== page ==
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Marko 23rd October 2007 04:39 AM

For Ian Fox: is96 vs s100?
Hi Ian!

I would like to ask you what are differences between classic sonic 100 and its newest incarnation is96?

I am mainly interested in low end performance comparison (medium powered 7.6 conditions) for figure of 8 slalom racing? My weight is 75-80kg.

I am using is101 this season but I am considering changing it for a something more similar to sonic100, which is my all time favorite slalom board. Don't get me wrong, I like is101 very much, but I miss the "fun factor" of sonic100.

I find is101 easier to control in extreme conditions, so I suppose that is96 is also better in severe chop and high winds, but what about light wind characteristics?

I compete in slalom, mostly figure of 8, and we stop racing if the wind falls below 13 knots. I find 7.6 and 6.6 the perfect sizes for 99% of races. Sonic 100 was just great board for that range and my weight, do you think that is96 will be even better?

Is is96 more similar in ride to is101 or s100?

Does is96 also feature a dual flat bottom concept?


Ian Fox 24th October 2007 04:05 PM

Hi Marko,

Considering your love for the older S100 (a pretty classic number) you'll find the iS96 very much in a similar performance "window". Any actual volume differnce in nett terms is hardly comparable, because the S100 carried a lot (maybe a little much) volume in a fairly thick front nose section, which (in almost all sailing conditions did nothing special), and the slimmer iS96 carries it's full 96 (actual) Lts compliment with a far less "nose heavy" distribution, meaning that all the volume in the 96 is really working where you want it, and none where you don't.

Although the overall width and outline are much more similar between S100 and iS96 than the S100 and iS101, the iS96 still offers some advantage (over S100) in the lighter or gusty end of the board wind range based on the wider tail area and stance. You'll understand that aspect already from the iS101, just scale it down a bit for iS96, but keep it above S100 and you'll be spot on. In comparison, for an experienced slalom guy the iS96 shouldn't be seen to have any less bottom end than the S100.

While the S100 had a pretty sweet drawn out carve style around the bends, the iS tends to improve on "carry" (or glide) thru the lulls, holes and turns, can handle more power going in/thru/out the bends.

Rails on the iS96 are not quite so sharp (in both shape and ride) and that cuts both ways, general average seems to favor the easier speed of the iS over the S100, although "old school" slalom fanatics (pun!) are less fazed by the slightly more demanding trim over/thru chop of the harder railed designs- and some die hards really like the hard engaged feel of the older rails, even if the speed is no better (or potentially more difficult in challenging conditions).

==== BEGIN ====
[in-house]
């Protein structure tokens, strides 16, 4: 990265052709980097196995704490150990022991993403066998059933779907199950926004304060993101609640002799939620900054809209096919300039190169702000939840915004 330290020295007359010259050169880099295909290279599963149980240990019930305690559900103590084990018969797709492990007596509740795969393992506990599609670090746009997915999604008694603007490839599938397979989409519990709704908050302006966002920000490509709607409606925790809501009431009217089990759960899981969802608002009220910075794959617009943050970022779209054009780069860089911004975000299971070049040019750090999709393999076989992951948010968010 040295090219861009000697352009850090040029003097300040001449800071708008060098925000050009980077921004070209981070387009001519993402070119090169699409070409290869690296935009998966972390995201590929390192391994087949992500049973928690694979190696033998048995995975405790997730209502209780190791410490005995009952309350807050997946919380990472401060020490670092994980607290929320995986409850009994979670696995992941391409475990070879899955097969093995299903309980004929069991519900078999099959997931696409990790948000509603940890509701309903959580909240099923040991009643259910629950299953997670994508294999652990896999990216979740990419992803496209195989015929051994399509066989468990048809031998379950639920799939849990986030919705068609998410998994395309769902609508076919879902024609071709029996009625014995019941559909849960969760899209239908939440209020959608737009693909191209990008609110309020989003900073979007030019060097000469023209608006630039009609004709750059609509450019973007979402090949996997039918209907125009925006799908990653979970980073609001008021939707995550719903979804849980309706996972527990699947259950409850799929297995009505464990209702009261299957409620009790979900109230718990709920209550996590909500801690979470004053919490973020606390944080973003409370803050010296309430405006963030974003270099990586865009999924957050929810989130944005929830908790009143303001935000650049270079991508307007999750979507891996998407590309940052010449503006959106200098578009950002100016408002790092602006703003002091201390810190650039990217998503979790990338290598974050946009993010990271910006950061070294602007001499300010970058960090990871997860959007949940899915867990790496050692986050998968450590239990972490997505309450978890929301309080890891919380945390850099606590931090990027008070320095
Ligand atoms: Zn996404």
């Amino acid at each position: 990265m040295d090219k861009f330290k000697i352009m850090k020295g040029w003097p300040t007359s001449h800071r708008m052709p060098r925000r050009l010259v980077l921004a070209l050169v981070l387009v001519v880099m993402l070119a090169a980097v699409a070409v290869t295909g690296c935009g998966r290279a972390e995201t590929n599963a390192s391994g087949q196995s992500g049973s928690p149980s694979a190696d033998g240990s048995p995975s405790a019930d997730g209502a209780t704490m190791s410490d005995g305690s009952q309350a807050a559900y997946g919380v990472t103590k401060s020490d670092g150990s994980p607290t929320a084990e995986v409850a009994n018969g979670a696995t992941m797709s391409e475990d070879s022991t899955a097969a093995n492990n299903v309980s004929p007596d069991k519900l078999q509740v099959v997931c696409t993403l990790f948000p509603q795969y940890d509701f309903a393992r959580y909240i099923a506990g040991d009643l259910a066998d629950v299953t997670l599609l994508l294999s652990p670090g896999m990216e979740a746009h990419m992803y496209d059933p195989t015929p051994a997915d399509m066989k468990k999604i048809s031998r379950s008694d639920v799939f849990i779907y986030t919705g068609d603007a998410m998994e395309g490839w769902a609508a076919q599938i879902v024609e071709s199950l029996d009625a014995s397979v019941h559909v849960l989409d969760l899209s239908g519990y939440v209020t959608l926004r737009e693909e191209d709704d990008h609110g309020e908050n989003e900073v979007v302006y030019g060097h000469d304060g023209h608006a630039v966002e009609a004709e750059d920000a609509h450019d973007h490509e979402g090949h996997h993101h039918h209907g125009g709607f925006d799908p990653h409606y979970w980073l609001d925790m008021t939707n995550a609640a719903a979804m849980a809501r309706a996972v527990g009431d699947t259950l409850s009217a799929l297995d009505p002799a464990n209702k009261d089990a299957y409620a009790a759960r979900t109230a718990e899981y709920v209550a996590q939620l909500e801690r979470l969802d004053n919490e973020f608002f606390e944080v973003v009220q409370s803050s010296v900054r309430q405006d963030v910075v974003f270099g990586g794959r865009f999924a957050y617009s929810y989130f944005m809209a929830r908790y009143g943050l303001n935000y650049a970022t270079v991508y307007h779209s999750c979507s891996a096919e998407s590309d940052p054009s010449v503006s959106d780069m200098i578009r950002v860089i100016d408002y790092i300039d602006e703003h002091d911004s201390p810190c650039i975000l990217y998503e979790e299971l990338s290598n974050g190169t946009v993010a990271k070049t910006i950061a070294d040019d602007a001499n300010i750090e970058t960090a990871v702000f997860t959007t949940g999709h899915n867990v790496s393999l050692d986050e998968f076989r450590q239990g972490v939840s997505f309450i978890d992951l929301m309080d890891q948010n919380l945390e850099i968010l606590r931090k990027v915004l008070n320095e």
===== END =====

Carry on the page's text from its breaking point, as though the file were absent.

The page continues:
iS96 does not feature Dual flat bottom concept; that is again not always a downside, as to work really well DFC has to be really well dialled (in both design and on water trim). Again for guys who are already "acclimatized" to older flat rocker shapes such as the S100, well the iS96 definitely carries forward that style of ride (with new ease). By comparison, DFC trim really requires the board (rider) to be rockered well back onto the tail block of the board (not as in S100) to ge tthe most. That itself is not that demanding, just different, and I guess in summary, S100 certainly wasn't DFC (shape nor ride style) either !

Hope that helps a better comparison of the options !

Cheers ~ Ian

Marko 25th October 2007 07:27 PM

Thanks Ian! Great answers!

Just a couple more questions...

Are you sure that nose volume in sonic 100 didn't do anything special? One thing that I do not like with is101 is pumping it up in light winds (7.6m2) and in choppy water. I find it hard to kick nose out of the water at my weight (80kg) with is101, when the board is submerged. I remember that it was not a problem with sonic 100. Nose was never submerged and I found it much less sticky to pump it up, probably because it is also a lot narrower in the nose and it really cuts thru the water easily.
On the other hand, I tested is111 in those conditions and I found it MUCH better for pumping. But with is111, I could stand on the board without submerging it.

I know this is not a big problem, but I find it very impractical in the light races, when you are somewhere in the crowded space and you make a bad gybe and loose speed (stop planning). I had quite a bit of problem with is101 in this situation, but never on my s100.

To make the long story short...Is is96 easier to pump it onto a plane in light winds (med 7.6m2 conditions) than is101? Sonic100 was easier for me...

One more question... Should I use bigger fins with is96 than with s100? SL2 36 was enough for me in light wind with s100, do I need 38 for is96 (wider tail)?


steveC 26th October 2007 12:50 AM